In power engineering, it’s common to work with RMS values instead of peak values; in such cases, we can express the following relations:

$\tilde{V}_\text{rms} = \dfrac{\tilde{V}}{\sqrt{2}} \implies \| \tilde{V}_\text{rms} \| = \dfrac{\| \tilde{V} \|}{\sqrt{2}} \implies v(t)=\Re[\sqrt{2} \, \tilde{V}_\text{rms} \, e^{j \omega t}]; \tag*{}$

$\tilde{I}_\text{rms}=\dfrac{\tilde{I}}{\sqrt{2}} \implies \| \tilde{I}_\text{rms} \|=\dfrac{\| \tilde{I} \|}{\sqrt{2}} \implies i(t)=\Re[\sqrt{2} \tilde{I}_\text{rms} \, e^{j \omega t}]; \tag*{}$

$\tilde{I}_{\text{a,rms}}=\dfrac{\tilde{I}_{\text{a}}}{\sqrt{2}} \implies \| \tilde{I}_{\text{a,rms}} \|=\dfrac{\| \tilde{I}_{\text{a}} \|}{\sqrt{2}} \implies i_{\text{a}}(t)=\Re[\sqrt{2} \, \tilde{I}_{\text{a,rms}} \, e^{j \omega t}]; \tag*{}$

$\tilde{I}_{\text{r,rms}}=\dfrac{\tilde{I}_{\text{r}}}{\sqrt{2}} \implies \| \tilde{I}_{\text{r,rms}} \|=\dfrac{\| \tilde{I}_{\text{r}} \|}{\sqrt{2}} \implies i_{\text{r}}(t)=\Re[\sqrt{2} \, \tilde{I}_{\text{r,rms}} \, e^{j \omega t}]; \tag*{}$

It’s also common to choose the voltage as angular reference (this means that $\theta_v = 0°$.) Using RMS values and taking the voltage as angular reference, the general expressions for the phasor active and reactive components of current reduce to the following:

$\begin{align} \tilde{I}_{\text{a,rms}} &= \Re[\tilde{I}_\text{rms}] \\ &= \| \tilde{I}_\text{rms} \| \cos{(\theta_i)} \\ &= \| \tilde{I}_\text{rms} \| \cos{(\theta)} \end{align} \tag*{}$

$\begin{align} \tilde{I}_{\text{r,rms}} &= j\, \Im[\tilde{I}_\text{rms}] \\ &= j \| \tilde{I}_\text{rms} \| \sin{(\theta_i)} \\ &= -j \| \tilde{I}_\text{rms} \| \sin{(\theta)} \end{align} \tag*{}$

where $\theta$ is the power factor angle, defined in general as $\theta = \theta_v - \theta_i$. These expressions are valid only when $\theta_v = 0°$.

6. Active and reactive power in terms of active and reactive current

The active and reactive power in terms of the RMS active and reactive components of current are:

$P=\| \tilde{V}_\text{rms} \| \| \tilde{I}_\text{a,rms} \| \tag 4$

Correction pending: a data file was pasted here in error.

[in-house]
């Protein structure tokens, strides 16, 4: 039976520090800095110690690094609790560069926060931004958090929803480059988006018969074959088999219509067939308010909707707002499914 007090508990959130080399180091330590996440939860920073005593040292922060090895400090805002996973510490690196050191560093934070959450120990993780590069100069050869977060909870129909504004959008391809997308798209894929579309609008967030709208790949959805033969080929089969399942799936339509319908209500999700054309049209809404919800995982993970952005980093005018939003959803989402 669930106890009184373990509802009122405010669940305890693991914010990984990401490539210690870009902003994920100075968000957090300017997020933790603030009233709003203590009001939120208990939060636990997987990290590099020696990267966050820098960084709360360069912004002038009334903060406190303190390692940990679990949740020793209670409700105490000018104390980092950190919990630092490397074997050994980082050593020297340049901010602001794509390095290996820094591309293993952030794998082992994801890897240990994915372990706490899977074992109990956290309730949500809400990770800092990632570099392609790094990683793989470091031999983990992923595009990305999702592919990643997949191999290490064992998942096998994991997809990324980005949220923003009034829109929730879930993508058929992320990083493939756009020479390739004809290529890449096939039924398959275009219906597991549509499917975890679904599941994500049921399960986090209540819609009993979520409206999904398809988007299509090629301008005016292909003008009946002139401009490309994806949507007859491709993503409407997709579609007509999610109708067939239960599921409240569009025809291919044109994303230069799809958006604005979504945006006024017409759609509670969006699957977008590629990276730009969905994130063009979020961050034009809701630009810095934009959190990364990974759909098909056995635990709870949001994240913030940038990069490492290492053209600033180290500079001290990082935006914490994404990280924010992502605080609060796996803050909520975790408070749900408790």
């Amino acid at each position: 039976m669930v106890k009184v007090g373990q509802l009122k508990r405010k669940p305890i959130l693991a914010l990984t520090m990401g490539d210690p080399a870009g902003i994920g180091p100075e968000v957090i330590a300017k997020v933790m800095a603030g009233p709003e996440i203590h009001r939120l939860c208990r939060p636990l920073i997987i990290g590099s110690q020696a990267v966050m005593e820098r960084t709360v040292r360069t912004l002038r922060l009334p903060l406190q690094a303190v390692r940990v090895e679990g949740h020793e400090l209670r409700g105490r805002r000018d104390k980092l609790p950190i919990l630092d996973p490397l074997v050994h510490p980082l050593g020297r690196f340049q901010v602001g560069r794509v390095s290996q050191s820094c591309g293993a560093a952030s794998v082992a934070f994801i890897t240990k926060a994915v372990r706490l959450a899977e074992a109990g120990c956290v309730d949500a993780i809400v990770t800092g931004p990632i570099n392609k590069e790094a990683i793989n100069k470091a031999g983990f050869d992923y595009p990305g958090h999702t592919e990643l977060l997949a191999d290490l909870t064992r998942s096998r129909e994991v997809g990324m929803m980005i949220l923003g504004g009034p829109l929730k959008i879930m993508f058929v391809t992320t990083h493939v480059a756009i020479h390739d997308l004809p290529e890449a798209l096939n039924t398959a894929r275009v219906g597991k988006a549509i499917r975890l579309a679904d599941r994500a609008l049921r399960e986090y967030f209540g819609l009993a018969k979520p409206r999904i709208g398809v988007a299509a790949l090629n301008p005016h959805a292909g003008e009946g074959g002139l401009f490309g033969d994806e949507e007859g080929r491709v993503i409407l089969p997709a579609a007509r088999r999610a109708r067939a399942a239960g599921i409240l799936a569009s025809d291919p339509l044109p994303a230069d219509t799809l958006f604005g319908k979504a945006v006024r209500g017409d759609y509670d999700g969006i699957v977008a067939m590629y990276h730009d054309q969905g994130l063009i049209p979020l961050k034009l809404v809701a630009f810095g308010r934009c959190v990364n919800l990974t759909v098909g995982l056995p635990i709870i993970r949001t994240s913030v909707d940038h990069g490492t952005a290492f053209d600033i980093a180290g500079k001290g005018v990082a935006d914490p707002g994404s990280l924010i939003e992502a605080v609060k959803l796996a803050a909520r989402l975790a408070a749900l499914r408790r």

$|Q|=\| \tilde{V}_\text{rms} \| \| \tilde{I}_\text{r,rms} \| \tag 5$

But how do I prove this?

6.1. Proving equation (4)

Let's first prove equation (4). As you should know from circuit analysis or power systems analysis, it can be proved that the average power of the instantaneous power is

$P = \| \tilde{V}_\text{rms} \| \| \tilde{I}_\text{rms} \| \cos{(\theta_v - \theta_i)} \tag 6$

So, if it is indeed true that $P$ can also be computed with equation (6), it means (4) and (6) can be equated:

$\| \tilde{V}_\text{rms} \| \| \tilde{I}_\text{rms} \| \cos{(\theta_v - \theta_i)} \overset{?}{=} \| \tilde{V}_\text{rms} \| \| \tilde{I}_\text{a,rms} \| \implies \| \tilde{I}_\text{rms} \| \cos{(\theta)} \overset{?}{=} \| \tilde{I}_\text{a,rms} \| \tag 7$

Thus I only have to prove that the left-hand side of (7) is equal to the right-hand side. I'll use geometry and vector analysis for this demonstration. I'll prove this for a RL load and a RC load.

6.1.1. Proving equation (7) for a RL load

In the case of a RL load, phasor current lags phasor voltage by an angle between zero and +90°: $0 < \theta_v - \theta_i = \theta < 90°$. The angles $\theta_v$ and $\theta_i$ are the angles of the phasor voltage and current, measured from the real positive semiaxis in counterclockwise direction, which results in angles between 0° and 360° (in electrical engineering it's common to use angles between -180° and +180°, but you can express a negative angles as a positive angle by summing 360°, which is valid because the sine and cosine functions are periodic.) The following image illustrates the scenario.

Phasor diagram for RL load

Between two complex numbers (or two vectors) there're two angles; in the previous image, $\alpha$ will be the smallest angle between $\tilde{V}_\text{rms}$ and $\tilde{I}_\text{rms}$. In a RL load, $\alpha=\theta=\theta_v-\theta_i$.

Remember that the dot product of two vectors, or complex numbers in our case, can be computed in two ways: as the sum of the product of their respective components (as in equation (1.2)), or, as the product of their magnitudes times the cosine of the smallest angle between them. The relevant form is the latter, so:

$\tilde{V}_\text{rms} \cdot \tilde{I}_\text{rms}=\| \tilde{V}_\text{rms} \| \| \tilde{I}_\text{rms} \| \cos{(\alpha)} \tag*{}$